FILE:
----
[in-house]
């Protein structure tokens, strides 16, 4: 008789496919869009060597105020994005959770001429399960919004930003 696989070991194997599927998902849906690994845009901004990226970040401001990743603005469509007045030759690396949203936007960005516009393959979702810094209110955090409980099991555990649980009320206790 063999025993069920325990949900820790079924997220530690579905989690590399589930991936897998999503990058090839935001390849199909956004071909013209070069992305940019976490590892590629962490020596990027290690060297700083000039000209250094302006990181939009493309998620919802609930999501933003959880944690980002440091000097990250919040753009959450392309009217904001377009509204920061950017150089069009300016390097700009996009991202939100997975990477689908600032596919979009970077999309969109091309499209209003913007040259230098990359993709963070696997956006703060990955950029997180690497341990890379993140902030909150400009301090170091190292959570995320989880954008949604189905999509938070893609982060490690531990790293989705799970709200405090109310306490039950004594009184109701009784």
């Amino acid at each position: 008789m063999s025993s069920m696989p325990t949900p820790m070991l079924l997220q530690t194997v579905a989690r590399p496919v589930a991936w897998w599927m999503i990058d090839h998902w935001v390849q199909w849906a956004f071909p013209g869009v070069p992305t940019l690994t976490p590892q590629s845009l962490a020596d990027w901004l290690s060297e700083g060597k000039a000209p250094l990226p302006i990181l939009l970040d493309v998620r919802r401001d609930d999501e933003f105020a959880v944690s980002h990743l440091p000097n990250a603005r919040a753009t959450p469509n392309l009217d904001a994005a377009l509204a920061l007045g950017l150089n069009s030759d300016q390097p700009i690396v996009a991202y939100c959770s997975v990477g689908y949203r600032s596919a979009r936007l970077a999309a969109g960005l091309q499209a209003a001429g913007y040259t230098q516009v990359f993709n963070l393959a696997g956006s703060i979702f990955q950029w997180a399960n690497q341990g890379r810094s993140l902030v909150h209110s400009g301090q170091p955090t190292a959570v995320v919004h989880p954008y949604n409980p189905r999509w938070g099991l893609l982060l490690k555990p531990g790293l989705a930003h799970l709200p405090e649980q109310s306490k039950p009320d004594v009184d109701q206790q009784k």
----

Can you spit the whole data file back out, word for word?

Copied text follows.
[in-house]
């Protein structure tokens, strides 16, 4: 008789496919869009060597105020994005959770001429399960919004930003 696989070991194997599927998902849906690994845009901004990226970040401001990743603005469509007045030759690396949203936007960005516009393959979702810094209110955090409980099991555990649980009320206790 063999025993069920325990949900820790079924997220530690579905989690590399589930991936897998999503990058090839935001390849199909956004071909013209070069992305940019976490590892590629962490020596990027290690060297700083000039000209250094302006990181939009493309998620919802609930999501933003959880944690980002440091000097990250919040753009959450392309009217904001377009509204920061950017150089069009300016390097700009996009991202939100997975990477689908600032596919979009970077999309969109091309499209209003913007040259230098990359993709963070696997956006703060990955950029997180690497341990890379993140902030909150400009301090170091190292959570995320989880954008949604189905999509938070893609982060490690531990790293989705799970709200405090109310306490039950004594009184109701009784």
């Amino acid at each position: 008789m063999s025993s069920m696989p325990t949900p820790m070991l079924l997220q530690t194997v579905a989690r590399p496919v589930a991936w897998w599927m999503i990058d090839h998902w935001v390849q199909w849906a956004f071909p013209g869009v070069p992305t940019l690994t976490p590892q590629s845009l962490a020596d990027w901004l290690s060297e700083g060597k000039a000209p250094l990226p302006i990181l939009l970040d493309v998620r919802r401001d609930d999501e933003f105020a959880v944690s980002h990743l440091p000097n990250a603005r919040a753009t959450p469509n392309l009217d904001a994005a377009l509204a920061l007045g950017l150089n069009s030759d300016q390097p700009i690396v996009a991202y939100c959770s997975v990477g689908y949203r600032s596919a979009r936007l970077a999309a969109g960005l091309q499209a209003a001429g913007y040259t230098q516009v990359f993709n963070l393959a696997g956006s703060i979702f990955q950029w997180a399960n690497q341990g890379r810094s993140l902030v909150h209110s400009g301090q170091p955090t190292a959570v995320v919004h989880p954008y949604n409980p189905r999509w938070g099991l893609l982060l490690k555990p531990g790293l989705a930003h799970l709200p405090e649980q109310s306490k039950p009320d004594v009184d109701q206790q009784k």